The Kentucky Caver Quarterly Proceedings of the
Bluegrass Grotto: the North Central Kentucky Area Chapter of the National Speleological Society
page 12  [contents] (< prev) (next >)
 vol. 40. iss. 1, December 2005
on the brink of freedom. 

Finally I rounded the last elbow; the bars of the gate appeared like phantom sentinels, partitioning the moonless night into blocks of phosphorescence before me.  Dark as the night tried to be, it was shimmering radiance compared to the black velvet shroud of the cave interior.  I stood for awhile at the locked gate,
drinking in the summer night air and feeling mighty damn proud of myself.  Bats fluttered all about me, startled by my unexpected hulk obstructing their exitway.  I listened to the happy, unintelligible prattle wafting up from the pavilion below.  But the opera isn’t over till the fat lady sings, and I knew I had one swansong aria remaining before I could strike set and call it a rap. 

I am told that it was easier to make out my yelling far down the hollow than it was within the pavilion directly below.  Still no one had found my absence remarkable.  Nearly two hours had elapsed.  Rising above the chatter of the pavilion crowd like a distant siren, Bill McCuddy heard “Bill Blah Blah Blah Blah Cave!” keening overhead.  He initially ignored this, thinking I was up to some prank of my own and he was more than content with his present circumstances.  Then when he heard this string of nonsense syllables repeated with heated emphasis, he decided he should check it out.  Why did I sound angry, he wondered?  As he ascended the stairs to the cave entrance he finally heard in unmistakable clarity:  “Bill, I’m Locked In The God Damn Cave!!”, each monosyllable a sonic monument of frustration.  I had been yelling for fifteen minutes, easy.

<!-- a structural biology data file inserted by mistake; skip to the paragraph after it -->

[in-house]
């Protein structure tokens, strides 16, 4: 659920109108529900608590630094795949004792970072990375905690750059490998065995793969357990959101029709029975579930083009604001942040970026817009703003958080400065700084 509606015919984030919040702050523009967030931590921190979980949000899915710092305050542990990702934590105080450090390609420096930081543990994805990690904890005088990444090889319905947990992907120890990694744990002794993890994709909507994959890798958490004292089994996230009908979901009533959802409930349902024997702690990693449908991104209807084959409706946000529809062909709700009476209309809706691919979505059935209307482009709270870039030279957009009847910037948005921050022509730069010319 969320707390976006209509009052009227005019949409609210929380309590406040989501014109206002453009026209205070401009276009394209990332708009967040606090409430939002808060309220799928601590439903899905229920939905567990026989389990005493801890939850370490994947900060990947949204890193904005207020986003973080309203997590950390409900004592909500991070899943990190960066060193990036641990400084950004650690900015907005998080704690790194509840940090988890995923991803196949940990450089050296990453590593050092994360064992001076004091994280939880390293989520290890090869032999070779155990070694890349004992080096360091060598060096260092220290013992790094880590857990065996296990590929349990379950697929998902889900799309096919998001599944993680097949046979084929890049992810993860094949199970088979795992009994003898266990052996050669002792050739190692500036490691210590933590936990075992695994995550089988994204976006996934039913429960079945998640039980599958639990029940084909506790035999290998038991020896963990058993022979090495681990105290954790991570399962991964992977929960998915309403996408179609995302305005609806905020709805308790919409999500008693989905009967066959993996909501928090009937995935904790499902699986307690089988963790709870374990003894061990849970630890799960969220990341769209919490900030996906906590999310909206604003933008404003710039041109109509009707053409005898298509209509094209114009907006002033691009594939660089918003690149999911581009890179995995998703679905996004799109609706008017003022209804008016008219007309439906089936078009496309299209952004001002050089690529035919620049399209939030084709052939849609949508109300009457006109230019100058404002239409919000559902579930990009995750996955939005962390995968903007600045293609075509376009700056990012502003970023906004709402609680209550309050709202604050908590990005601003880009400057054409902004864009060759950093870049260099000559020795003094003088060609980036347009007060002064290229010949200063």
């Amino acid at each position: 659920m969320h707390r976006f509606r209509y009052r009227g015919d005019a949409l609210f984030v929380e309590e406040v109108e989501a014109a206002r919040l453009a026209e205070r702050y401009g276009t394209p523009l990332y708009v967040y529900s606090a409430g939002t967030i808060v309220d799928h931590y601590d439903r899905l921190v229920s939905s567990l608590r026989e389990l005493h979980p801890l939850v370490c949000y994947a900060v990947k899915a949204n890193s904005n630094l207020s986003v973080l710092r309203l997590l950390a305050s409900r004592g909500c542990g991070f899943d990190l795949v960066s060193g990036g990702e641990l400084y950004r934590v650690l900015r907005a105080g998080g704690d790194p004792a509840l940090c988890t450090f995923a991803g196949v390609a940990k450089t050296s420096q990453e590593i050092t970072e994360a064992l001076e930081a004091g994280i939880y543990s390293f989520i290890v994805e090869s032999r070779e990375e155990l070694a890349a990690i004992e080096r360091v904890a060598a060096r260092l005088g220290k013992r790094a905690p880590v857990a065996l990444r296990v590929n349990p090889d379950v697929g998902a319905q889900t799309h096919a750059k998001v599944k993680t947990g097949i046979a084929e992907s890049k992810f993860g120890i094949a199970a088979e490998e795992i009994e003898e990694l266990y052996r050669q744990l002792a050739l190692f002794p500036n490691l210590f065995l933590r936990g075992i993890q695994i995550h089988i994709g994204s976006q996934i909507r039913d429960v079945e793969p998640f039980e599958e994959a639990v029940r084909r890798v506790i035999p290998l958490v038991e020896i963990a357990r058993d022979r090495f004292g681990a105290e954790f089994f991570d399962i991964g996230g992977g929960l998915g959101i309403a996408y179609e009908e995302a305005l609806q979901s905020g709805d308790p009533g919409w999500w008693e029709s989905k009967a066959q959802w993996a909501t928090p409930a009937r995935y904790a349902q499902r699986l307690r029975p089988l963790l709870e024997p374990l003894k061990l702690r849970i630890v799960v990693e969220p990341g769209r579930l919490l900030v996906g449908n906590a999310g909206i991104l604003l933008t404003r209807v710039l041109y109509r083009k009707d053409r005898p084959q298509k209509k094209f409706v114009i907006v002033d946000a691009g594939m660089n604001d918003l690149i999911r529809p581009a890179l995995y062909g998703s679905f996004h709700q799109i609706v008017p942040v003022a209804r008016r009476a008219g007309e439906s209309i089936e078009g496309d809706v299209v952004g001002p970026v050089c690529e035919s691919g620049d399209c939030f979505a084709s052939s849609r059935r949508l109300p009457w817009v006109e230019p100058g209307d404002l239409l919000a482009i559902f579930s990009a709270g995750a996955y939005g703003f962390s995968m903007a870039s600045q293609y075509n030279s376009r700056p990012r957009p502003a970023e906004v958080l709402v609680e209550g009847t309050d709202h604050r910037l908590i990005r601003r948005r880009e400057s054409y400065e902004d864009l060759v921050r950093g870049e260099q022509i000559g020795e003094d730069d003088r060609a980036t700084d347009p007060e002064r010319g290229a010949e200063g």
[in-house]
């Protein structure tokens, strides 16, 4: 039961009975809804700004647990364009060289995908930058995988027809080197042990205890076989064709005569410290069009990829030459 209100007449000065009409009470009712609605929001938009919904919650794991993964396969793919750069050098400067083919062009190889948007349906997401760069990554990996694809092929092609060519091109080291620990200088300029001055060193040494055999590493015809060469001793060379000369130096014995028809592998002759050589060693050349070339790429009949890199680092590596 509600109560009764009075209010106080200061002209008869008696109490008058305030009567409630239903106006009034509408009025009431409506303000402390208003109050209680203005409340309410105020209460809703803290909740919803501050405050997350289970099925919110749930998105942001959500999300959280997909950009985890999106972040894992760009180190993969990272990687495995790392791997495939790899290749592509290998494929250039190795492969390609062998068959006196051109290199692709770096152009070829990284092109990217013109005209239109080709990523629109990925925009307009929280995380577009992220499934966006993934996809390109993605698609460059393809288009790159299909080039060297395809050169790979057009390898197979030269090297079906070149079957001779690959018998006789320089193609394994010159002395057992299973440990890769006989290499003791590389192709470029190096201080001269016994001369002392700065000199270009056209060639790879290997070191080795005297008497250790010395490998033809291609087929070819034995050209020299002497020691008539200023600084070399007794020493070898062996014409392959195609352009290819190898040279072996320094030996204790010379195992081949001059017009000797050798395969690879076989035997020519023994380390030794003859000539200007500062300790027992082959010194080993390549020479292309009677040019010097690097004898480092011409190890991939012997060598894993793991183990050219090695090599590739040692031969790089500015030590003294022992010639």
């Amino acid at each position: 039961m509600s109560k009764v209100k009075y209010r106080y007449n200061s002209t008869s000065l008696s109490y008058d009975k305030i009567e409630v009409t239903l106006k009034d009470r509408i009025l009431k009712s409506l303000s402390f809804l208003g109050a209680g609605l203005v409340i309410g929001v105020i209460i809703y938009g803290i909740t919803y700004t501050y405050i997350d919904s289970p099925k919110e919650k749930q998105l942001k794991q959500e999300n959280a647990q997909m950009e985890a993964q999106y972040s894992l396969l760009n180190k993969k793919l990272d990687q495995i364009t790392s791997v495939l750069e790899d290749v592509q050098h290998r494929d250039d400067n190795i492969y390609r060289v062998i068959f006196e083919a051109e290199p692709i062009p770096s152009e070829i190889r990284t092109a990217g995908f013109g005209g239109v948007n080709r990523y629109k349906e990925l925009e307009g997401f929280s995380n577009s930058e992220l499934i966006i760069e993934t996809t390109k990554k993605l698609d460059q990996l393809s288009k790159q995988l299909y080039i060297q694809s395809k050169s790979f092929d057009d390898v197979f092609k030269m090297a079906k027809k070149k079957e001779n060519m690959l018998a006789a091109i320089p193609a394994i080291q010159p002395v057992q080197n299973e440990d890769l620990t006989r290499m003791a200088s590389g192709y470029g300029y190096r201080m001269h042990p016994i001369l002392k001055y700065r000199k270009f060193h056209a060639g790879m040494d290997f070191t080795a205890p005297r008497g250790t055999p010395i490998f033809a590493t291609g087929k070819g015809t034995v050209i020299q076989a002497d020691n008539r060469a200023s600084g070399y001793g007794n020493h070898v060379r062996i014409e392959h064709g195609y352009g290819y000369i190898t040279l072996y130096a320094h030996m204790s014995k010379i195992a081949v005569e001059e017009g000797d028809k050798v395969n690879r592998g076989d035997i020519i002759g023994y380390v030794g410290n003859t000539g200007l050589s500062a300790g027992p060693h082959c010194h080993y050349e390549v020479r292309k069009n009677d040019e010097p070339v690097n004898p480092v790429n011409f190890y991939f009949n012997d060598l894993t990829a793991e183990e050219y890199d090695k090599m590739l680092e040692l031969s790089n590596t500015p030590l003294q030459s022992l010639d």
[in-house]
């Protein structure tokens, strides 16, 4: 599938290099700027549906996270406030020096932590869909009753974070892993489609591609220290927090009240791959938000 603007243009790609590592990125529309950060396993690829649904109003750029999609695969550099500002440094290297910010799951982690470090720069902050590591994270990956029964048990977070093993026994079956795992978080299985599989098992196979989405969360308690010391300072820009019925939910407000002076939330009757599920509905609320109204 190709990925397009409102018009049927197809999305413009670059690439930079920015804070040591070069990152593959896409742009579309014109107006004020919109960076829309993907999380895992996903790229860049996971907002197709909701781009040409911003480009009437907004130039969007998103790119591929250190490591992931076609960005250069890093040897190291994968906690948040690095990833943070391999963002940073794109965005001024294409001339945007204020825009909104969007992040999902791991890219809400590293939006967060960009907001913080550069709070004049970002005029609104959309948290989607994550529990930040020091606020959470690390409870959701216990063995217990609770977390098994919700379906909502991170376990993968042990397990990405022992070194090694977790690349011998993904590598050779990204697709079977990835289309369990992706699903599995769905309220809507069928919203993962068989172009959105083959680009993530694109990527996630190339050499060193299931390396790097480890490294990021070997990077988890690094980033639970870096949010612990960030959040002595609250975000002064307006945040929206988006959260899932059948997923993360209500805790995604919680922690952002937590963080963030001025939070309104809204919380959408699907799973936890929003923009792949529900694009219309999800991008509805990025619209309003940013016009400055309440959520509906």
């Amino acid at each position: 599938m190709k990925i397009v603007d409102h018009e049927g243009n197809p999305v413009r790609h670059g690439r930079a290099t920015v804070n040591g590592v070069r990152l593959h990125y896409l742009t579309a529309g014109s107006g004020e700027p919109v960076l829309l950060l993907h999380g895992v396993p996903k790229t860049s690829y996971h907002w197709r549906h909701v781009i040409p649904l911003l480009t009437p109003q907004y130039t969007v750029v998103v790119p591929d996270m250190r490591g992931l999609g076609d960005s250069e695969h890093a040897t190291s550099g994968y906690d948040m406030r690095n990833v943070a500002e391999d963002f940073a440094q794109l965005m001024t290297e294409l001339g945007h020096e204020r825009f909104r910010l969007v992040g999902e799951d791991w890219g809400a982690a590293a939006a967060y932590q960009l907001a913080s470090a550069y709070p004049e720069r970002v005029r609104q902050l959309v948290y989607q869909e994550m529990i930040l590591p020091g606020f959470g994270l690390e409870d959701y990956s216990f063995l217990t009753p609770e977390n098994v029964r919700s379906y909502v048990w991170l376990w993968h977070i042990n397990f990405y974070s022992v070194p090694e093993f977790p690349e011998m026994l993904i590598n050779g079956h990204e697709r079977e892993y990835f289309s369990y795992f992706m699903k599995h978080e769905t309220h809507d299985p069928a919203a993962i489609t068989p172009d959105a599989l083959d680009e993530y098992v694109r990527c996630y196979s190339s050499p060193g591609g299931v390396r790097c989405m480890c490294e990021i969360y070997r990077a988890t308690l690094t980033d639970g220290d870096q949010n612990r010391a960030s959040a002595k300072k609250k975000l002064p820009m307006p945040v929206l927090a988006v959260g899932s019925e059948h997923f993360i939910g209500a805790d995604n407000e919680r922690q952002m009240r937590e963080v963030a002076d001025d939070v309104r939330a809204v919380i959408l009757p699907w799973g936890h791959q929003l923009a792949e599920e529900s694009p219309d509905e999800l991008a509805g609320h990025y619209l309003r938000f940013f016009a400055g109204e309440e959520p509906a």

When the true nature of my predicament had been revealed, the news traveled like the gossip of succubi.  Pat Johnson was roused from her tent for

the keys; but even more urgently, Jim Davis was told to go get his camera, quick.  Bill wanted documentation of the still imprisoned explorer locked behind the gate of Great Saltpetre before anyone set me free.  My anger from yelling for a quarter hour unanswered quickly cooled upon seeing grinning faces and jingling keys, even if it meant being the brunt of jest for months to come.  Photos were taken and I was released into the fragrant, euphonious night.

The light of the pavilion seemed painfully bright after my sojourn in the oubliette.  Laughter and affection quickly made up for my abandonment, however.  Lacquered in cave mud, my arms were nearly the texture of stucco; my fingers were raw, cuticles bleeding, nails white with scratches.  But I felt great and, after a night of sleep, eager for the final stint of the conservation project.  I could not suppress a grin for the remainder of the evening, having succeeded in finding my way out in complete darkness—an accomplishment that even a non-caver can appreciate (though doubtful they would consider it within the category of “fun”).  In the final tally, I believe I am the only one who really played the game. 

No cheating and solo to boot!  And although I was the last one out of the cave, once reunited with my friends and fellow conservationists, I no longer felt like the blundering fool forgotten in the darkness.  I felt like a winner. Nice game, Pat.  But next time...let’s do an accurate head count!

(the author behind bars thanks to those meddling kids, click to biggin')